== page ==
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Proposed Changes to Cannabis Offences

The South Australian Government has recently announced plans to dramatically increase the penalties for cannabis possession, stating that marijuana offences should be treated similarly to offences related to other controlled and illegal substances.

The Current Laws

Section 33L of the Controlled Substances Act 1984 (SA) outlines the penalties for possession of cannabis, being a maximum fine of $500.00.

A “simple cannabis offence” is deemed by the Controlled Substances (Controlled Drugs, Precursors and Plants) Regulations 2014 (SA) to be the possession of a quantity of cannabis of 100 grams or less.

Pursuant to the Expiation of Offences Act 1996 (SA), a “simple cannabis offence” may be finalised by way of an expiation notice. Payment of the expiation notice generally precludes the Director of Public Prosecutions or the Police from commencing action in Court against an offender.

An expiable offence for possession will cost an offender $150.00 for possession less than 25 grams, or $300.00 for possession greater than 25 grams but less than 100 grams.

The Proposed Changes

Under the proposed laws, the South Australian Government seeks to increase the maximum fine for cannabis possession to $2,000.00. A penalty of a maximum of two (2) years imprisonment is an alternative penalty to a fine.

The proposed amendments bring the possession of cannabis in line with the penalties for the possession of illicit substances such an ecstasy, MDMA and heroin.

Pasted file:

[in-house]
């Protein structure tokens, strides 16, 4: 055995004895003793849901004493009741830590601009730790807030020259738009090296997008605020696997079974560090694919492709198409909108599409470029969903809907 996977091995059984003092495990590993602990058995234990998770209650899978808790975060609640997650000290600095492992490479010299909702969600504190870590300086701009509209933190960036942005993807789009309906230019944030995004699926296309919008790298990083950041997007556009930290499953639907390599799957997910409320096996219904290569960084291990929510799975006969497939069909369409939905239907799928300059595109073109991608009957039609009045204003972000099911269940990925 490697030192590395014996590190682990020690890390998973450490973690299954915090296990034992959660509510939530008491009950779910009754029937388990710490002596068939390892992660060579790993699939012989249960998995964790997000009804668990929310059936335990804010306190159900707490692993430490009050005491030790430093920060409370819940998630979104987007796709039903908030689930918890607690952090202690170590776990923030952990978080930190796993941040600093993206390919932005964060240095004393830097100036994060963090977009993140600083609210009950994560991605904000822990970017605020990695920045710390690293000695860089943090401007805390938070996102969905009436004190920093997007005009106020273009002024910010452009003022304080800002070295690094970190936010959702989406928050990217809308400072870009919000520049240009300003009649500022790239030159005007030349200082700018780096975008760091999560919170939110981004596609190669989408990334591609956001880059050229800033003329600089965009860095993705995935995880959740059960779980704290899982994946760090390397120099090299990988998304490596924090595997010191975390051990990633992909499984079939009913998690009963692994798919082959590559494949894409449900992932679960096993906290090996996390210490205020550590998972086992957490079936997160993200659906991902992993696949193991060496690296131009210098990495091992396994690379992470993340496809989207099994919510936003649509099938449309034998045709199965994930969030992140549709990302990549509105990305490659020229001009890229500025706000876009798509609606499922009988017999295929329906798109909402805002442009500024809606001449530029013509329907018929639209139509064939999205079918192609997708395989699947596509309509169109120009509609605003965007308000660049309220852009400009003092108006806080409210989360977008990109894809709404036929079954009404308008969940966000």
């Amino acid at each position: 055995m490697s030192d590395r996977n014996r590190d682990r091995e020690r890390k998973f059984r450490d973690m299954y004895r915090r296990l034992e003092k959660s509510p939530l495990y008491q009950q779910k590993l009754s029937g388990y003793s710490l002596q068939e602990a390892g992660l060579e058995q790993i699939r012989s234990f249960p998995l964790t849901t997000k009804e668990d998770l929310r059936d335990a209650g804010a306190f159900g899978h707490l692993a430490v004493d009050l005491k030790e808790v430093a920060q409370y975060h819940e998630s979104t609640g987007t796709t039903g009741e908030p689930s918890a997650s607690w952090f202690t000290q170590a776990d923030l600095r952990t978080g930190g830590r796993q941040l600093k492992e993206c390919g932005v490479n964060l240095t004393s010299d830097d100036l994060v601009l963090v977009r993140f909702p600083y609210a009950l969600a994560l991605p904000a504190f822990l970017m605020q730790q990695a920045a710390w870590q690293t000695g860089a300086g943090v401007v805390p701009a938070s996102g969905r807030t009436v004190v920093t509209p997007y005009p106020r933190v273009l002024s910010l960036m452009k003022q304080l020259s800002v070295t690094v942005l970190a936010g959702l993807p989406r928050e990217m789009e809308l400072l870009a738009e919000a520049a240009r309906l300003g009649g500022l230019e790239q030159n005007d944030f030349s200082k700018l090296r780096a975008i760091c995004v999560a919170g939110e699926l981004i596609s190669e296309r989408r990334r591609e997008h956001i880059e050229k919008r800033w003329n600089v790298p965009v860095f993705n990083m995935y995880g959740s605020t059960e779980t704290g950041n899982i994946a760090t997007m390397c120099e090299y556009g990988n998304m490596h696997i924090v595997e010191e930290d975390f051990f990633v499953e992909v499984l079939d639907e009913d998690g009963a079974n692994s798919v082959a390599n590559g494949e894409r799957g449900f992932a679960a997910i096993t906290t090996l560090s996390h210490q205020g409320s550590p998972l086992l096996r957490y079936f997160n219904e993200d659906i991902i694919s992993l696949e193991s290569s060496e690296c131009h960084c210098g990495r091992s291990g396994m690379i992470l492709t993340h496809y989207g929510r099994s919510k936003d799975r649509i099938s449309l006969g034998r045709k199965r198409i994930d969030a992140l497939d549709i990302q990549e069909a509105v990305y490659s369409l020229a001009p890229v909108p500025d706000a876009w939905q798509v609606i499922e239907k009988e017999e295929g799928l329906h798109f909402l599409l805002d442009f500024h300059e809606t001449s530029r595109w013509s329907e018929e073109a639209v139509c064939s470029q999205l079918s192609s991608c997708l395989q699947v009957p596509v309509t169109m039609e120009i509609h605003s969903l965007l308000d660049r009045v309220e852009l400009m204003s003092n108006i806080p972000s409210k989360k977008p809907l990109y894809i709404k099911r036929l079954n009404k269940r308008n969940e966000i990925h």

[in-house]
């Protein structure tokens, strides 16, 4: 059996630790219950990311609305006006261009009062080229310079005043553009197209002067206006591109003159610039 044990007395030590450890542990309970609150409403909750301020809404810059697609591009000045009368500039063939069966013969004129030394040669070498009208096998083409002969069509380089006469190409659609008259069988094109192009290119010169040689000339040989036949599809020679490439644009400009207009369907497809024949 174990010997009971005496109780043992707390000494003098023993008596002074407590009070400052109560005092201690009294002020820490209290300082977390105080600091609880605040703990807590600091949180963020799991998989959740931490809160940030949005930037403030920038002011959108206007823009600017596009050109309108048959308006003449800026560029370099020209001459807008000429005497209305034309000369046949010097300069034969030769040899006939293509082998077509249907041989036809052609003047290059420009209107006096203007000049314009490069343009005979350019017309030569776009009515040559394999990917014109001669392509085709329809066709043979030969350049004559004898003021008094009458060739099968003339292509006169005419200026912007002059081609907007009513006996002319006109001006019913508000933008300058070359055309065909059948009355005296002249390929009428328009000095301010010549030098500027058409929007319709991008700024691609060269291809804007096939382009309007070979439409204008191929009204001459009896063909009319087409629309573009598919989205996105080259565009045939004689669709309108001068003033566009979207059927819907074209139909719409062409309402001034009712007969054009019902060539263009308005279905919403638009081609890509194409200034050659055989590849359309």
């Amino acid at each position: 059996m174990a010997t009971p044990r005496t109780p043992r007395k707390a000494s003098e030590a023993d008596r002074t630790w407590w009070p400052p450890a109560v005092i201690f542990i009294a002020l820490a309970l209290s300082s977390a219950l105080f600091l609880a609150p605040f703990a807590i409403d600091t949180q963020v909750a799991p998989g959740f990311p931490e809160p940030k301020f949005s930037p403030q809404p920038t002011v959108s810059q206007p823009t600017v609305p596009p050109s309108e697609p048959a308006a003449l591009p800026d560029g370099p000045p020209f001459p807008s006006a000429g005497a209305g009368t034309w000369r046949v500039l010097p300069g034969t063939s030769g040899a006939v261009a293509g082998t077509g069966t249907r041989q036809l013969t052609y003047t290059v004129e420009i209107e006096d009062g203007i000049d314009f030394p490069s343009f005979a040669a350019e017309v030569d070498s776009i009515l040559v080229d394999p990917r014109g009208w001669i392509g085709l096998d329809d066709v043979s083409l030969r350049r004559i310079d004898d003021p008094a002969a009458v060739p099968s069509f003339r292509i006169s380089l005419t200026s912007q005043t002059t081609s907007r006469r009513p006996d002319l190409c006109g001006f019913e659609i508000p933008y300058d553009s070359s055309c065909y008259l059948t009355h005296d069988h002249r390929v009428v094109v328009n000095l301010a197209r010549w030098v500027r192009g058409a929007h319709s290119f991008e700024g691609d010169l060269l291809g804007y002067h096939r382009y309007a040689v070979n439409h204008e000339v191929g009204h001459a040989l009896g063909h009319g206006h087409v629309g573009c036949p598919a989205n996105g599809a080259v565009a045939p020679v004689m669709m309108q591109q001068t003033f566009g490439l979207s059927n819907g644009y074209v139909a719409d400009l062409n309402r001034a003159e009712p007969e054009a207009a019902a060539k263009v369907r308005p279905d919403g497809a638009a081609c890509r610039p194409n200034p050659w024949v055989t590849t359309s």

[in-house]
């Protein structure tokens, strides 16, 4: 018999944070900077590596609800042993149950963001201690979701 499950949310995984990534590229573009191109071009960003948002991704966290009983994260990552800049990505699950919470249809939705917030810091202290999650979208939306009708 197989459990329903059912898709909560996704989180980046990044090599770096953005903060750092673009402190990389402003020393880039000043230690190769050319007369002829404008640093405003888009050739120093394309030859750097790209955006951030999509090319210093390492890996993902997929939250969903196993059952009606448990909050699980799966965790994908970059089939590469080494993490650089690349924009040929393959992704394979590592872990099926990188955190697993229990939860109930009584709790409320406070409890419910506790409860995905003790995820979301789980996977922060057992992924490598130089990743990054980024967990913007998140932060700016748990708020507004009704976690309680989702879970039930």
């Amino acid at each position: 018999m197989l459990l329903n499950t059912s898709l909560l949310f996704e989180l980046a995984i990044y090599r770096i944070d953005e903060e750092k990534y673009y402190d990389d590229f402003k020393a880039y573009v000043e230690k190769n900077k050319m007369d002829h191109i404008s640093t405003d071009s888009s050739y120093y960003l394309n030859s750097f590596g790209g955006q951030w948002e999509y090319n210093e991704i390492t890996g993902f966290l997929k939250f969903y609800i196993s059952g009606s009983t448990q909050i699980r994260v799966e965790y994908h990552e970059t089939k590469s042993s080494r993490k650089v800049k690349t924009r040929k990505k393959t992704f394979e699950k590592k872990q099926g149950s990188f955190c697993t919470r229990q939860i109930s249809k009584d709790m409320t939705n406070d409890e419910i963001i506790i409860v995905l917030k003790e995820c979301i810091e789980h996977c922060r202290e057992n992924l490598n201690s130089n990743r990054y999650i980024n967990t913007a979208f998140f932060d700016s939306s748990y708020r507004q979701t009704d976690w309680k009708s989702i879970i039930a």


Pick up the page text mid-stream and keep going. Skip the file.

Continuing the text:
Effect of the Proposed Changes

It is entirely unclear at this stage whether the possession of cannabis will retain its status as a “simple possession offence”.

Given Parliament’s intention to treat the possession of cannabis the same as the possession of other controlled and illicit substances, and the potential gaol time attaching to the offence, it is unlikely that such an offence will be dealt with by way of an expiation notice in the future.

In this respect, it is more likely than not that the possession of cannabis pursuant to section 33L will require offenders to finalise all matters in Court, as with other possession offences.

The proposed changes to cannabis possession laws may prove difficult to navigate, but we’re here to help. Contact us to speak to one of our experienced Criminal Lawyers before attempting to finalise matters yourself.

Today's blog article has been written by

Today's blog article has been written by

Dimitri Panayotopoulos

Associate
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